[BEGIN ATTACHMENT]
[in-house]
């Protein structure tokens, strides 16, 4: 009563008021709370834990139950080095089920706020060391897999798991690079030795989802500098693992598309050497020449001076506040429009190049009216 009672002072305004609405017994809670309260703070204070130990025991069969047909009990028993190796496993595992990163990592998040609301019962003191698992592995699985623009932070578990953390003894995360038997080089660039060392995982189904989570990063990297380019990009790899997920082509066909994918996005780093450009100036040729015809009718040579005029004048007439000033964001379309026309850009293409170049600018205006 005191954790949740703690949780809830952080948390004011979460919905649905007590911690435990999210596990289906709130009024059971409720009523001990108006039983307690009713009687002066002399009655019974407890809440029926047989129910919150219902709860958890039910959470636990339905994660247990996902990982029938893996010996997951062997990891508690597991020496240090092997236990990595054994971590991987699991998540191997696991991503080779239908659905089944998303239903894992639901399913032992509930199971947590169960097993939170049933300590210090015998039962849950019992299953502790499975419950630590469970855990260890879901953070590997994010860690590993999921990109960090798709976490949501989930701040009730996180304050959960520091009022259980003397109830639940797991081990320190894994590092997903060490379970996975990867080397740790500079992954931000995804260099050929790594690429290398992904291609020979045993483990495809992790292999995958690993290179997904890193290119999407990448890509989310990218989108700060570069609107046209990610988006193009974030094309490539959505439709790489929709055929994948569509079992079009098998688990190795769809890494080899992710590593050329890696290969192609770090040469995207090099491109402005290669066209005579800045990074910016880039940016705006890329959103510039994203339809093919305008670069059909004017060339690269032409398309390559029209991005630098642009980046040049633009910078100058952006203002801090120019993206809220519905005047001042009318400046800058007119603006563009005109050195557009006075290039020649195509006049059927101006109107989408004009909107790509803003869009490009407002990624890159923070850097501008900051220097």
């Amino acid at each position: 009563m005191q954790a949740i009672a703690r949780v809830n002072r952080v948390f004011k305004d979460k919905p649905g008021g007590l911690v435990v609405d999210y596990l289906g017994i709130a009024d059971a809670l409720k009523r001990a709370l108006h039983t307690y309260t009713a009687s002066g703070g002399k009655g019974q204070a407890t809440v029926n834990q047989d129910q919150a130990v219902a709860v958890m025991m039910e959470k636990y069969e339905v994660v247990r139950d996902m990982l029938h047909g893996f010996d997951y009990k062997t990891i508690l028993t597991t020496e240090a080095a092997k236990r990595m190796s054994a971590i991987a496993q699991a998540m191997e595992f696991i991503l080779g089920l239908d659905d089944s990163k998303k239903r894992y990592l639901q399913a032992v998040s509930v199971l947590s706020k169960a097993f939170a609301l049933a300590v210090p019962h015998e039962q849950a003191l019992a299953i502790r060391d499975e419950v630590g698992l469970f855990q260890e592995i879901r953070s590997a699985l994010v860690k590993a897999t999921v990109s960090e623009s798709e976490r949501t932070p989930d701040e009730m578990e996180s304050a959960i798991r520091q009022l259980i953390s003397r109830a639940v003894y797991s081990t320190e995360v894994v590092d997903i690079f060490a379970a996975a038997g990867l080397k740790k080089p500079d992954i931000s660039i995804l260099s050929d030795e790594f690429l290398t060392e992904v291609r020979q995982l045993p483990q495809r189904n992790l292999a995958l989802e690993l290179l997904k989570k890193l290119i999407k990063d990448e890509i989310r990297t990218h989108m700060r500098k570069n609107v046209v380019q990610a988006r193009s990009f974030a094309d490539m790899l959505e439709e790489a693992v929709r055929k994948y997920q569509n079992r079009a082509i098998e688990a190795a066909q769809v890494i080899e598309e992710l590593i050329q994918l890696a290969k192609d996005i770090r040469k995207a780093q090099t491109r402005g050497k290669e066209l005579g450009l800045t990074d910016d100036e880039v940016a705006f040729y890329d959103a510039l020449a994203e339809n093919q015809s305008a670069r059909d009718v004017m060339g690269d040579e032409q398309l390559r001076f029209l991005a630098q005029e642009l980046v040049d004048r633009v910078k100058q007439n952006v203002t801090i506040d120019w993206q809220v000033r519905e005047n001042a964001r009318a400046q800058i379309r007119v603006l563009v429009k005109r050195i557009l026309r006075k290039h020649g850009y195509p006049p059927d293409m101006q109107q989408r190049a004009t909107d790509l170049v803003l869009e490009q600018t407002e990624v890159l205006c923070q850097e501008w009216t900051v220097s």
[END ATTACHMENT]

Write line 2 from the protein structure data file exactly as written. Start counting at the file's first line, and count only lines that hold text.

């Protein structure tokens, strides 16, 4: 009563008021709370834990139950080095089920706020060391897999798991690079030795989802500098693992598309050497020449001076506040429009190049009216 009672002072305004609405017994809670309260703070204070130990025991069969047909009990028993190796496993595992990163990592998040609301019962003191698992592995699985623009932070578990953390003894995360038997080089660039060392995982189904989570990063990297380019990009790899997920082509066909994918996005780093450009100036040729015809009718040579005029004048007439000033964001379309026309850009293409170049600018205006 005191954790949740703690949780809830952080948390004011979460919905649905007590911690435990999210596990289906709130009024059971409720009523001990108006039983307690009713009687002066002399009655019974407890809440029926047989129910919150219902709860958890039910959470636990339905994660247990996902990982029938893996010996997951062997990891508690597991020496240090092997236990990595054994971590991987699991998540191997696991991503080779239908659905089944998303239903894992639901399913032992509930199971947590169960097993939170049933300590210090015998039962849950019992299953502790499975419950630590469970855990260890879901953070590997994010860690590993999921990109960090798709976490949501989930701040009730996180304050959960520091009022259980003397109830639940797991081990320190894994590092997903060490379970996975990867080397740790500079992954931000995804260099050929790594690429290398992904291609020979045993483990495809992790292999995958690993290179997904890193290119999407990448890509989310990218989108700060570069609107046209990610988006193009974030094309490539959505439709790489929709055929994948569509079992079009098998688990190795769809890494080899992710590593050329890696290969192609770090040469995207090099491109402005290669066209005579800045990074910016880039940016705006890329959103510039994203339809093919305008670069059909004017060339690269032409398309390559029209991005630098642009980046040049633009910078100058952006203002801090120019993206809220519905005047001042009318400046800058007119603006563009005109050195557009006075290039020649195509006049059927101006109107989408004009909107790509803003869009490009407002990624890159923070850097501008900051220097």